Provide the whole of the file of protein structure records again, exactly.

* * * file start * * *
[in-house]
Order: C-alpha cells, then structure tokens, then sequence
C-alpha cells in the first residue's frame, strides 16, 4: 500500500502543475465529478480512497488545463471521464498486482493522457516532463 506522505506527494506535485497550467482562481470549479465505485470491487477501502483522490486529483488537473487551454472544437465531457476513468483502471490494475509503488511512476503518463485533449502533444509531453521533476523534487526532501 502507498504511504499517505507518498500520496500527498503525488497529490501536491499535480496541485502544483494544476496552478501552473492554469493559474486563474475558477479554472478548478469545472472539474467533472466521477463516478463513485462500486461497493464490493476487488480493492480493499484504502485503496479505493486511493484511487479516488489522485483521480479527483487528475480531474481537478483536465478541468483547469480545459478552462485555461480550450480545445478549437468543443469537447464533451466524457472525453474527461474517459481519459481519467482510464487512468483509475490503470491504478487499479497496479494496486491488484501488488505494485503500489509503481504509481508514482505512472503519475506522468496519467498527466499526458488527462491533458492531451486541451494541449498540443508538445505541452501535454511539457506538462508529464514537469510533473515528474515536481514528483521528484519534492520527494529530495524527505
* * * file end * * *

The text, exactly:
[in-house]
Order: C-alpha cells, then structure tokens, then sequence
C-alpha cells in the first residue's frame, strides 16, 4: 500500500502543475465529478480512497488545463471521464498486482493522457516532463 506522505506527494506535485497550467482562481470549479465505485470491487477501502483522490486529483488537473487551454472544437465531457476513468483502471490494475509503488511512476503518463485533449502533444509531453521533476523534487526532501 502507498504511504499517505507518498500520496500527498503525488497529490501536491499535480496541485502544483494544476496552478501552473492554469493559474486563474475558477479554472478548478469545472472539474467533472466521477463516478463513485462500486461497493464490493476487488480493492480493499484504502485503496479505493486511493484511487479516488489522485483521480479527483487528475480531474481537478483536465478541468483547469480545459478552462485555461480550450480545445478549437468543443469537447464533451466524457472525453474527461474517459481519459481519467482510464487512468483509475490503470491504478487499479497496479494496486491488484501488488505494485503500489509503481504509481508514482505512472503519475506522468496519467498527466499526458488527462491533458492531451486541451494541449498540443508538445505541452501535454511539457506538462508529464514537469510533473515528474515536481514528483521528484519534492520527494529530495524527505